At the same time, a great number of satellite-based biophysical products (e.g., LAI and albedo) have been developed with increasing accuracy. Some recent studies have attempted to use satellite-based biophysical products directly in climate modeling to improve the representation of surface processes (e.g., Ge et al. 2008). Because of the limitation of computing resources, land-cover datasets are still used as a means for averaging biophysical attributes and calculated fluxes. The use of land-cover datasets along with satellite-based biophysical products will likely continue as long as land–climate models have spatial resolutions coarser than biophysical products (e.g., 1 km). Potential conflicts between observed biophysical information and existing land-cover datasets developed from various sources are becoming even more apparent. Evaluating land-cover products in terms of biophysical characteristics is necessary, and evaluation methods are greatly needed.

The importance of biophysical attributes for land-cover classification is not new. Researchers have proposed to use biophysical products with observable, unambiguous, and continuous structural variables (e.g., LAI, canopy height, etc.) to make an optimized classification for a specific need (Running et al. 1995; DeFries et al. 1997; Cihlar 2000). The purposes, however, were to address the subjective nature of a traditional classification paradigm, which assigns each image pixel to one land-cover type based on a predefined scheme. The traditional paradigm tends to cause confusion, and the ambiguity usually continues to exist in the conventional accuracy assessment procedure, and as a result there is no single acknowledged standard for accuracy assessment (Loveland et al. 1999; Foody 2002). In the development of the MODIS land-cover product (MOD12), the importance of biophysical characteristics to land-cover types has been considered to facilitate regional and global climate modeling studies (Friedl et al. 2002). However, the classification still relies on ground samples and supervised classification algorithms. This is partly because of the complex nature of land-cover classification and relatively limited number of biophysical products available.

Both accuracy and precision are relevant to the quality of classification. This paper focuses on biophysical precision of land-cover products. The objective is to develop a new statistical method with one straightforward statistic to evaluate the biophysical consistency from the perspective of land–climate modeling. LAI is used in this new method as it is a crucial land surface parameter in land–climate modeling. A description of the land scheme in climate models and the development of the statistical measure are given in section 2. Data used are discussed in section 3. The results are presented in section 4, and the major conclusions are reviewed in the final section.

Method

One common approach to represent subgrid heterogeneity within grid cells of climate models is to treat different land-cover types as “patches” or “tiles” (Walko et al. 2000). Through a set of specified biophysical variables, each patch has its own vegetation, soil, canopy air, etc. and responds to and influences the overlying atmosphere in its own way. Fluxes in a grid cell are integrated over all patches weighted by the corresponding patch fractional areas. The benefit of this approach is the ability to represent subgrid heterogeneity and save computational resources. Complete resolution of surface features is not feasible in most climate modeling studies over large areas. Biophysical variables assigned for land-cover types usually include LAI, VFC, albedo, surface roughness, and root depth, among others.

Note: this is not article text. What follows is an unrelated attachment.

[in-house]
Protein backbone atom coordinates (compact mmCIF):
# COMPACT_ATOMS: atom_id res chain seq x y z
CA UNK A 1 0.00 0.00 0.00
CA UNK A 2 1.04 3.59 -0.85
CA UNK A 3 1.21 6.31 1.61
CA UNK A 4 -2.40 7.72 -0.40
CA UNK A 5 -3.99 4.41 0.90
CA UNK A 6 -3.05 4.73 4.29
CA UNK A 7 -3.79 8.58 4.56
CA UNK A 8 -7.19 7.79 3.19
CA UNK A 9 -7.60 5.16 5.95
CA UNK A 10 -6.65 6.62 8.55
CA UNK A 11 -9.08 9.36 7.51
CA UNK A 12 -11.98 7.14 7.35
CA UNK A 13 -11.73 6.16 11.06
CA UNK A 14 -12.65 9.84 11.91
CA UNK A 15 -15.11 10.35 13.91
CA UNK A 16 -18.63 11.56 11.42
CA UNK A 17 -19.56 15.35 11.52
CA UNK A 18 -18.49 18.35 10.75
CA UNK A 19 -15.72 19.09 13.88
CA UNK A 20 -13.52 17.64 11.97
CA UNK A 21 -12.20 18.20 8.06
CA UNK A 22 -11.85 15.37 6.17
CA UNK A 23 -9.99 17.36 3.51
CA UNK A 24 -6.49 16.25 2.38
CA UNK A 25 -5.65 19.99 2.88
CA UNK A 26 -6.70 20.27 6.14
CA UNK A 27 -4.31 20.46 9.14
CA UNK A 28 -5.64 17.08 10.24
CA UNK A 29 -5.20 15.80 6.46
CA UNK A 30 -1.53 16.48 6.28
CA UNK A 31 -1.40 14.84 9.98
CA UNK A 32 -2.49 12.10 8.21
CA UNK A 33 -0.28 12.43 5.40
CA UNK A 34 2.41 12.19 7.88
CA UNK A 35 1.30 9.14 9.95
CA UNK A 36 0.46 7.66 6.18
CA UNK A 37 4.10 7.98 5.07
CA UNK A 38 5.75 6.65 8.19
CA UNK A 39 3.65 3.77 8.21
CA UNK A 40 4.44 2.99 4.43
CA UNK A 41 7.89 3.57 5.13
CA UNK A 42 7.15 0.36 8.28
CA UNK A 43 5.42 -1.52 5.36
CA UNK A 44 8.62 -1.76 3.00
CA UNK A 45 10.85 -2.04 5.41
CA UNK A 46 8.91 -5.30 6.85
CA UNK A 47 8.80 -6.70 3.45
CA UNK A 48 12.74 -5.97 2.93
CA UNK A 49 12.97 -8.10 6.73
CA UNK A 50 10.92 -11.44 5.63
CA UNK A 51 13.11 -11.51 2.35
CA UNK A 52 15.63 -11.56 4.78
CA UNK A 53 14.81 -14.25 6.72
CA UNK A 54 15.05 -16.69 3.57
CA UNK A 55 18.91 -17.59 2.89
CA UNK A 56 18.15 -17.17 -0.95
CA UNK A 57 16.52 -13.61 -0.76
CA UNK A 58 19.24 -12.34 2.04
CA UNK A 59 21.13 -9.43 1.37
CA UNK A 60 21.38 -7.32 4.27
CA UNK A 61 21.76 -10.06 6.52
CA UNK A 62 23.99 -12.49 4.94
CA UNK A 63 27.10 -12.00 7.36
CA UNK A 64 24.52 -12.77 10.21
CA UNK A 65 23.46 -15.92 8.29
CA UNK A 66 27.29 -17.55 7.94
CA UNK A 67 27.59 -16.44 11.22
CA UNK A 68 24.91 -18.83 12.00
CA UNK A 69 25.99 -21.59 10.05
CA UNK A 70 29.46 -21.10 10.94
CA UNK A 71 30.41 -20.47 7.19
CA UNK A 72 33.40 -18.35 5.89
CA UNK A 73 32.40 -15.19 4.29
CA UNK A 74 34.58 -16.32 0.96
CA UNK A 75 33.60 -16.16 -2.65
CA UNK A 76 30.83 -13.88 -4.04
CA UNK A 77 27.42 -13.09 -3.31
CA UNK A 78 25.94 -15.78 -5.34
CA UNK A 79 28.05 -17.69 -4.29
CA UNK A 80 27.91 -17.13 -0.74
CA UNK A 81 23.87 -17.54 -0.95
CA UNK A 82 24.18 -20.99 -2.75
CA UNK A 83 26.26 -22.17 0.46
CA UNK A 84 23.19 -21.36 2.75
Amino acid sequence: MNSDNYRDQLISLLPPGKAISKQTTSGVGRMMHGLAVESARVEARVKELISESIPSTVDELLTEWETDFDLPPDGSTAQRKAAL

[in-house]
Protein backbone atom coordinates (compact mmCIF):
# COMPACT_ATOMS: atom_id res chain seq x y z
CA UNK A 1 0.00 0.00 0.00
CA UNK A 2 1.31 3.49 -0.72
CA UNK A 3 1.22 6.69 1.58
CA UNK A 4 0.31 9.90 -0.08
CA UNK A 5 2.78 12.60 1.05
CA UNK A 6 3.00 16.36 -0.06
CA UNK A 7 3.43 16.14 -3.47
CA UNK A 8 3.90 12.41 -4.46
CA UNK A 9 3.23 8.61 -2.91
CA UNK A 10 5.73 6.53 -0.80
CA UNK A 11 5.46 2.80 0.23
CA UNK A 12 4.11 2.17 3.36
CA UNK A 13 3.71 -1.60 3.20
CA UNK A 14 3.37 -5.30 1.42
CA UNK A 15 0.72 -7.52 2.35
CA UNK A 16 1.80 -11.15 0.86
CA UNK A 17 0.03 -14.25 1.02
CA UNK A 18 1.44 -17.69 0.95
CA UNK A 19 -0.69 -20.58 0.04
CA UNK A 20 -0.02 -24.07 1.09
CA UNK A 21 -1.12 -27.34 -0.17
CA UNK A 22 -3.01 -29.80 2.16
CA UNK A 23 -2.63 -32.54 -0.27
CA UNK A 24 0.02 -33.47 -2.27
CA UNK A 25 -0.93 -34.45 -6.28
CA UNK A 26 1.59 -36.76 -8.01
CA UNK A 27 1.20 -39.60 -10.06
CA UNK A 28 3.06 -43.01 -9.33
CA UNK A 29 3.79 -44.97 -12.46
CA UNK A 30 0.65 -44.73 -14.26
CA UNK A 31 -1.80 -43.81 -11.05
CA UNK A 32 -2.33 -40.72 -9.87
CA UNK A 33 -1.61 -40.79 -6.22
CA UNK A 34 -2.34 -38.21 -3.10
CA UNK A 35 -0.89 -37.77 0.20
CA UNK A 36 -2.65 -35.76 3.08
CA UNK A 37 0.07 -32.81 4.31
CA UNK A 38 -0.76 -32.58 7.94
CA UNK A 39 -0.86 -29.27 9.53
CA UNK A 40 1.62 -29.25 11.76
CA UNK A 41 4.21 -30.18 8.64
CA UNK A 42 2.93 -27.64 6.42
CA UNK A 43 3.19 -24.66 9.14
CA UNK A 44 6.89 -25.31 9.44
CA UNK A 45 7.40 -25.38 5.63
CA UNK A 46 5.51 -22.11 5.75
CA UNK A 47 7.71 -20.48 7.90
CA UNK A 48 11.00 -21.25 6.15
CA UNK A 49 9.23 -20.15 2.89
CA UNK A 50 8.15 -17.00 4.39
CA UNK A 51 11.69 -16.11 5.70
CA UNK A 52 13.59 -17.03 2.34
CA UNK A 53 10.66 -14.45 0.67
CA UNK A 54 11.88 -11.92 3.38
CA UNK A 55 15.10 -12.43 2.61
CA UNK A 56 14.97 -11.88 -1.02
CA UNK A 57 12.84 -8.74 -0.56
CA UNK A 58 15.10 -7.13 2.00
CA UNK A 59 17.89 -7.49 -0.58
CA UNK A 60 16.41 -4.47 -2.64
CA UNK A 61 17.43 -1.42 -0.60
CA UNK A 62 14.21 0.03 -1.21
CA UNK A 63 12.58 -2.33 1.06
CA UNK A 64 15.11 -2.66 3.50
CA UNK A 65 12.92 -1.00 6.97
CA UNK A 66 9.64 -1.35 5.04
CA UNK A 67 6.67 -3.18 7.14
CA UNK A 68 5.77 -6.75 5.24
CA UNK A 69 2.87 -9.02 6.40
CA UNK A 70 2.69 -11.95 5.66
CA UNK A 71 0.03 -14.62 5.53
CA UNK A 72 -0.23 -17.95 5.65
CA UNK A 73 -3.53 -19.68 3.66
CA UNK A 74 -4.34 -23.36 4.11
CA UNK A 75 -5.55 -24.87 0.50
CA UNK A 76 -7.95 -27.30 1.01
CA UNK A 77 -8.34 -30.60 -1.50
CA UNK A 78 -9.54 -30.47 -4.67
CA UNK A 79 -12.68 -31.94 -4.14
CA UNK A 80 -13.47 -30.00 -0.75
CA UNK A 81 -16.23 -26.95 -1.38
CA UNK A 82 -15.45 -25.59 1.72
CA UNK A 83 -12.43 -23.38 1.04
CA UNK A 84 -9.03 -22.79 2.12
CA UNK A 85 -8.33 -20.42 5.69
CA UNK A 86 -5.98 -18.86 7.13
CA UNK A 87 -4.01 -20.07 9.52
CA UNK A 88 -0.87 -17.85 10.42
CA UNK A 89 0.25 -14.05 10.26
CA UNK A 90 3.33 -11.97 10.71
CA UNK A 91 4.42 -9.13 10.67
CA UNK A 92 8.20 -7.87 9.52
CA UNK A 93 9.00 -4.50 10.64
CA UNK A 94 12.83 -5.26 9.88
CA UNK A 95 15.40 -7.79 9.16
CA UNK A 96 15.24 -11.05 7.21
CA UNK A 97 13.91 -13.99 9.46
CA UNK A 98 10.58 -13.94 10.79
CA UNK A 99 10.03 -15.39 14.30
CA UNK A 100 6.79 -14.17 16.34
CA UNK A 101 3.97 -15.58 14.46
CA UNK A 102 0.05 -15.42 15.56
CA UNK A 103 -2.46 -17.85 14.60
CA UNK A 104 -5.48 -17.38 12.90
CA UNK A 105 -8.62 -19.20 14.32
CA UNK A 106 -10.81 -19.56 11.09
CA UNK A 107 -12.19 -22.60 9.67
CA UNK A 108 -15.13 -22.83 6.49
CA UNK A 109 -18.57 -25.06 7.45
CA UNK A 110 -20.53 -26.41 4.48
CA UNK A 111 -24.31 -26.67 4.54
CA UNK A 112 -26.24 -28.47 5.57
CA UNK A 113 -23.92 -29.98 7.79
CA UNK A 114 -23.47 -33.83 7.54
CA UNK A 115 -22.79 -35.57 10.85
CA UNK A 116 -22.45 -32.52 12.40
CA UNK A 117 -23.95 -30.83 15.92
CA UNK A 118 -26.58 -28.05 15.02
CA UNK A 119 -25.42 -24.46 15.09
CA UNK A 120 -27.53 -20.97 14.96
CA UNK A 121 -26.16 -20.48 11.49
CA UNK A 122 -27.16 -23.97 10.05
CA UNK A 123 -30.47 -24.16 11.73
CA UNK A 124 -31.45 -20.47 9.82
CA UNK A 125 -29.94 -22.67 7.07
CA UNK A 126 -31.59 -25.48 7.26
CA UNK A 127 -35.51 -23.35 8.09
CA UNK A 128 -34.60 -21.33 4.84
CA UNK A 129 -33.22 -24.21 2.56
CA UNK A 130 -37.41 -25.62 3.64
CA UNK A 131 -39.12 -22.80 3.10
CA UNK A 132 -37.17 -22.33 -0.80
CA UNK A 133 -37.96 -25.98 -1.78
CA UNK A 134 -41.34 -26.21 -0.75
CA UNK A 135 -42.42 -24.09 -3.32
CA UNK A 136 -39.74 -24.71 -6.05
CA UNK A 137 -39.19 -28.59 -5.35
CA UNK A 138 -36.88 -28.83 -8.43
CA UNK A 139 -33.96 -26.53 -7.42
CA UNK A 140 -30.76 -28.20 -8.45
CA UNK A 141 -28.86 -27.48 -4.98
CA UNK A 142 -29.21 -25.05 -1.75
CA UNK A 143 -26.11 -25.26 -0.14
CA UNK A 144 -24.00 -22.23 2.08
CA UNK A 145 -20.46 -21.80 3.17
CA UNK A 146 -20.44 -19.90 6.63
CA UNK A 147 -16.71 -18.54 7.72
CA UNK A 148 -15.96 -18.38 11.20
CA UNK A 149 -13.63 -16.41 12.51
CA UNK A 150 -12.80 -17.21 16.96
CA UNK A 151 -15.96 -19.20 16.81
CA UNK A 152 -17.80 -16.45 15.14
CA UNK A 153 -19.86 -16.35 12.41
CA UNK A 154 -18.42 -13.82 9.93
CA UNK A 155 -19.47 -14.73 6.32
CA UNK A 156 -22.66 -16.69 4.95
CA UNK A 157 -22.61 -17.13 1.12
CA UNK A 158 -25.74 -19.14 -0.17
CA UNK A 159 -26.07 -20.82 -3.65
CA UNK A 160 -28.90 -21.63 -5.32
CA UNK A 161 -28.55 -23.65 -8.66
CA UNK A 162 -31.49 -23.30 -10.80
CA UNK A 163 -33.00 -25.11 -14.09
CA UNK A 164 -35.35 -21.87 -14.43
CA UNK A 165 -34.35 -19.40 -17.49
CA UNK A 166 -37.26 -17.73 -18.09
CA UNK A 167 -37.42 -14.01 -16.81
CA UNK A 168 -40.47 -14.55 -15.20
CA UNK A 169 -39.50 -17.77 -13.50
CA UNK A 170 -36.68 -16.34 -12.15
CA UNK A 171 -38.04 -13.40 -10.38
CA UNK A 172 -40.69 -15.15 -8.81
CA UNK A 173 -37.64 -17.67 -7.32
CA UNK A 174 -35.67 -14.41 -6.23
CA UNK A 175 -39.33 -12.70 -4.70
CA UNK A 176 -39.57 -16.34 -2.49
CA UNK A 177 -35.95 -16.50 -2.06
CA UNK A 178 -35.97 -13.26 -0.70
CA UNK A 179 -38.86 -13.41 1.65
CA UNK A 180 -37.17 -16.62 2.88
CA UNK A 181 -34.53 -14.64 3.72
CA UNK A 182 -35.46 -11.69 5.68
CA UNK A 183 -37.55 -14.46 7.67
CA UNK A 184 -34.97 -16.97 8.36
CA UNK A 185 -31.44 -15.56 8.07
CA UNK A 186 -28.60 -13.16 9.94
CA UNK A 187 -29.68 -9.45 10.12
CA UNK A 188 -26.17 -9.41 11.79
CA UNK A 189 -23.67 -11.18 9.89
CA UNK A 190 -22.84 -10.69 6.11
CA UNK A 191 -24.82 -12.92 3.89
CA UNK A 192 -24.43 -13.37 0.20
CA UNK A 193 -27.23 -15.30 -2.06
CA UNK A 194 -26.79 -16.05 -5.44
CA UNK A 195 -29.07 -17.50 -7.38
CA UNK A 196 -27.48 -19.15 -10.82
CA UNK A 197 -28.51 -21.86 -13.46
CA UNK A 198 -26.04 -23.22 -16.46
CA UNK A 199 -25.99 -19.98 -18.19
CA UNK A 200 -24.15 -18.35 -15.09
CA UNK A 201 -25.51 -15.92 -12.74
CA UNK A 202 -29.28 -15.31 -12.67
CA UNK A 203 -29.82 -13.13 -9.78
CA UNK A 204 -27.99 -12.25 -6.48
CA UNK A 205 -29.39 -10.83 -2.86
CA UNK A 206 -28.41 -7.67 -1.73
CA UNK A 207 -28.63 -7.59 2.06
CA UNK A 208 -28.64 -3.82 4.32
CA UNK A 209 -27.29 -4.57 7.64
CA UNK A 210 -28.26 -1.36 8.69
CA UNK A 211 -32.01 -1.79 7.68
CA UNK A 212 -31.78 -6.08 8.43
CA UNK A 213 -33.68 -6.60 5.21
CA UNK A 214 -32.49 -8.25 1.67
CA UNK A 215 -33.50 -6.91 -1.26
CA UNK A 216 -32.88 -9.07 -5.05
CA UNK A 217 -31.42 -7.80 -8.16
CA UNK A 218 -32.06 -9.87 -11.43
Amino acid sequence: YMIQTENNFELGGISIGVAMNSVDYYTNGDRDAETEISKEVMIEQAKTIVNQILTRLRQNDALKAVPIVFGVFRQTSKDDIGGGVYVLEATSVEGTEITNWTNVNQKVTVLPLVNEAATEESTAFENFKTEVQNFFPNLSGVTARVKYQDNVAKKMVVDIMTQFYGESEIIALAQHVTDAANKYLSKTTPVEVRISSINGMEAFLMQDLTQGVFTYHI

The primary purpose of land-cover classification is to divide the land surface into distinct types based on their biophysical characteristics to simplify the complexity of the landscape. More precise biophysical characteristics within land-cover classes indicate a classification that is in harmony with landscape features and thus a more realistic representation of the land surface. Biophysical precision is critical for climate modeling because it is biophysical variables that are used for calculating fluxes not arbitrary labels of land-cover types. Furthermore, biophysical precision is a function of spatial scales and varies with time. This has not been fully addressed in the traditional classification assessment methods. Climate modeling studies vary substantially in spatial and temporal scales. Global climate models (GCMs) usually have grid cells larger than 100 km, while regional climate models (RCMs) have grid cells less than 100 km. The simulation time period can be months, years, and decades.

To address the specific needs in land–climate modeling studies, a new statistical measure Q is developed in this paper. The application in this paper utilizes the recently available 1-km MODIS LAI product. Biophysical precision is calculated as within-class LAI variation. Patch-level LAI variation is then aggregated across the domain and over time. Spatial scale is also addressed by adjusting the size of grid cells. As a result, smaller Q indicates a classification that is more suitable for land–climate modeling studies. Ideally, land-cover classification for land–climate modeling needs to be evaluated based on a suite of biophysical variables including LAI, VFC, albedo, surface roughness, and root depth. This paper focuses on the application of LAI.

Development of Q

For an area of interest (one model grid cell) with k classes, LAI variation V within one class i can be calculated using the statistical error sum of squares (Stapleton 1995):
i1087-3562-13-6-1-e1
where pi is the total number of pixels for class i, n refers to any particular pixel, and LAIi is the mean LAI value. Also, beyond the absolute LAI value, the seasonal dynamics of LAI defines important phenological characteristics. An appropriate land-cover classification needs to consider not only spatial consistency of biophysical characteristics but also seasonal vegetation dynamics. Therefore, seasonal changes of LAI were taken into account in the assessment. By adding this temporal LAI information, Equation (1) can be rewritten as